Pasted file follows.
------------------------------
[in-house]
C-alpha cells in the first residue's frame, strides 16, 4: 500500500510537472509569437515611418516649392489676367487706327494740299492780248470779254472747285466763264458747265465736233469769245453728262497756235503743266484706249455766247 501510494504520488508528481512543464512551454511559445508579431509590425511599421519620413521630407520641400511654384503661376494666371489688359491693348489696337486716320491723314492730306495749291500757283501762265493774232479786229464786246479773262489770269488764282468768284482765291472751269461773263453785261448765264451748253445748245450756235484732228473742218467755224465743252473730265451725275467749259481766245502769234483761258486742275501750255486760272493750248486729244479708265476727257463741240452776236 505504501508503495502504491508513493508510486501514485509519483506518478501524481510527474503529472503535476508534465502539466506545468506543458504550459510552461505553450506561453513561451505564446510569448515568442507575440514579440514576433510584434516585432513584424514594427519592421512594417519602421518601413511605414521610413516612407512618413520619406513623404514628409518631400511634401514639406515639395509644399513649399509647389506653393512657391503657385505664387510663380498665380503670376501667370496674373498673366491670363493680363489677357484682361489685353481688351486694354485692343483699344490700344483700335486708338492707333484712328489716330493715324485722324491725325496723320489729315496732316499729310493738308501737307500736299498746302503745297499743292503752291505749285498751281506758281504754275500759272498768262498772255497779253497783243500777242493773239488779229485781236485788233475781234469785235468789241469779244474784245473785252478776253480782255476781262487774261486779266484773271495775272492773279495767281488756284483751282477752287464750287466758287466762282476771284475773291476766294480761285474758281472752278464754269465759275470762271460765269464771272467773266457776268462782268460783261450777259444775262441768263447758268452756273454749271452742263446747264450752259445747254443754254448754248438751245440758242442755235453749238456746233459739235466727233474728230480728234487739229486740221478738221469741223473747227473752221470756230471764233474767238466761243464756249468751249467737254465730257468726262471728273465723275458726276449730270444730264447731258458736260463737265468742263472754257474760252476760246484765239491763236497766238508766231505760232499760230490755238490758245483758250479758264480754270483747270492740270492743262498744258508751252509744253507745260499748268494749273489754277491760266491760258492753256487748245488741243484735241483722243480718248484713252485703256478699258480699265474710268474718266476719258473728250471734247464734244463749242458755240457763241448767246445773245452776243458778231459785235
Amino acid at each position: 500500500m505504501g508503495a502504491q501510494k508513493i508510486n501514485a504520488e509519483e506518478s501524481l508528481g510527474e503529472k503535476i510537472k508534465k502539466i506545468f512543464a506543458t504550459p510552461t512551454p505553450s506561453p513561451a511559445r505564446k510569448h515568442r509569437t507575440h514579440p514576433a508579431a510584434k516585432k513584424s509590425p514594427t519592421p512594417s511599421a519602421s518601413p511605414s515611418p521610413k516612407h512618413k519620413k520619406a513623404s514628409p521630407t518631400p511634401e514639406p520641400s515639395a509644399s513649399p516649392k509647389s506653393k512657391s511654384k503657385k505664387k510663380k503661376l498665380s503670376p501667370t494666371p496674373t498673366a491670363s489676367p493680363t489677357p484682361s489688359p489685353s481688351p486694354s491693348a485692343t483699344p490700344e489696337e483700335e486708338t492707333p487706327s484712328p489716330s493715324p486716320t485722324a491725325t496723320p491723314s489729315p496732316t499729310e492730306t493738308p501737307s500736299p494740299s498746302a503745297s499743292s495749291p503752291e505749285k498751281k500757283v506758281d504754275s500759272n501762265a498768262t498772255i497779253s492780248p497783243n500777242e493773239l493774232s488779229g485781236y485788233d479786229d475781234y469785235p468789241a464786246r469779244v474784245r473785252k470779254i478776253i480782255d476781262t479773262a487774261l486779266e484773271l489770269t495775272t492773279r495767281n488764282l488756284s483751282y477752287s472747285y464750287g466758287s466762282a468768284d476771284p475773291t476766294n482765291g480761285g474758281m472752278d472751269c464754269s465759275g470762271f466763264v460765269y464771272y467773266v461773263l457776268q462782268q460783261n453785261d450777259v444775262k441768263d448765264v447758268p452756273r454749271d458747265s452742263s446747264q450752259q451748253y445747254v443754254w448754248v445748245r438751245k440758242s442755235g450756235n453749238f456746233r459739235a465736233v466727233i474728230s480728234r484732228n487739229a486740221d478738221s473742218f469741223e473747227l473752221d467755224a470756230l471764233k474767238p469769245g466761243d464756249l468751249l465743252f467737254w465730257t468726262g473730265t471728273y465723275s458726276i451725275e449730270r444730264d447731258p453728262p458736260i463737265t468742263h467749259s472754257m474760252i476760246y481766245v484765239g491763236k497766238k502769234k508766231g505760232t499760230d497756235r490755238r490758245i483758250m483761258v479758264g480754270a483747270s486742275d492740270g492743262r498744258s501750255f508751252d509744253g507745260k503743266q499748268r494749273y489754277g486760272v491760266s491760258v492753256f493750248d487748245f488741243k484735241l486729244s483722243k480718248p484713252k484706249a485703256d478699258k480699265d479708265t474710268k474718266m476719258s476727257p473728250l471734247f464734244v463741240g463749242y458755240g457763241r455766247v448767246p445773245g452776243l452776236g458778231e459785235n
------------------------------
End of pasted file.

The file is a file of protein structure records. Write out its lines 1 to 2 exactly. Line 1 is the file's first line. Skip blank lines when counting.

[in-house]
C-alpha cells in the first residue's frame, strides 16, 4: 500500500510537472509569437515611418516649392489676367487706327494740299492780248470779254472747285466763264458747265465736233469769245453728262497756235503743266484706249455766247 501510494504520488508528481512543464512551454511559445508579431509590425511599421519620413521630407520641400511654384503661376494666371489688359491693348489696337486716320491723314492730306495749291500757283501762265493774232479786229464786246479773262489770269488764282468768284482765291472751269461773263453785261448765264451748253445748245450756235484732228473742218467755224465743252473730265451725275467749259481766245502769234483761258486742275501750255486760272493750248486729244479708265476727257463741240452776236 505504501508503495502504491508513493508510486501514485509519483506518478501524481510527474503529472503535476508534465502539466506545468506543458504550459510552461505553450506561453513561451505564446510569448515568442507575440514579440514576433510584434516585432513584424514594427519592421512594417519602421518601413511605414521610413516612407512618413520619406513623404514628409518631400511634401514639406515639395509644399513649399509647389506653393512657391503657385505664387510663380498665380503670376501667370496674373498673366491670363493680363489677357484682361489685353481688351486694354485692343483699344490700344483700335486708338492707333484712328489716330493715324485722324491725325496723320489729315496732316499729310493738308501737307500736299498746302503745297499743292503752291505749285498751281506758281504754275500759272498768262498772255497779253497783243500777242493773239488779229485781236485788233475781234469785235468789241469779244474784245473785252478776253480782255476781262487774261486779266484773271495775272492773279495767281488756284483751282477752287464750287466758287466762282476771284475773291476766294480761285474758281472752278464754269465759275470762271460765269464771272467773266457776268462782268460783261450777259444775262441768263447758268452756273454749271452742263446747264450752259445747254443754254448754248438751245440758242442755235453749238456746233459739235466727233474728230480728234487739229486740221478738221469741223473747227473752221470756230471764233474767238466761243464756249468751249467737254465730257468726262471728273465723275458726276449730270444730264447731258458736260463737265468742263472754257474760252476760246484765239491763236497766238508766231505760232499760230490755238490758245483758250479758264480754270483747270492740270492743262498744258508751252509744253507745260499748268494749273489754277491760266491760258492753256487748245488741243484735241483722243480718248484713252485703256478699258480699265474710268474718266476719258473728250471734247464734244463749242458755240457763241448767246445773245452776243458778231459785235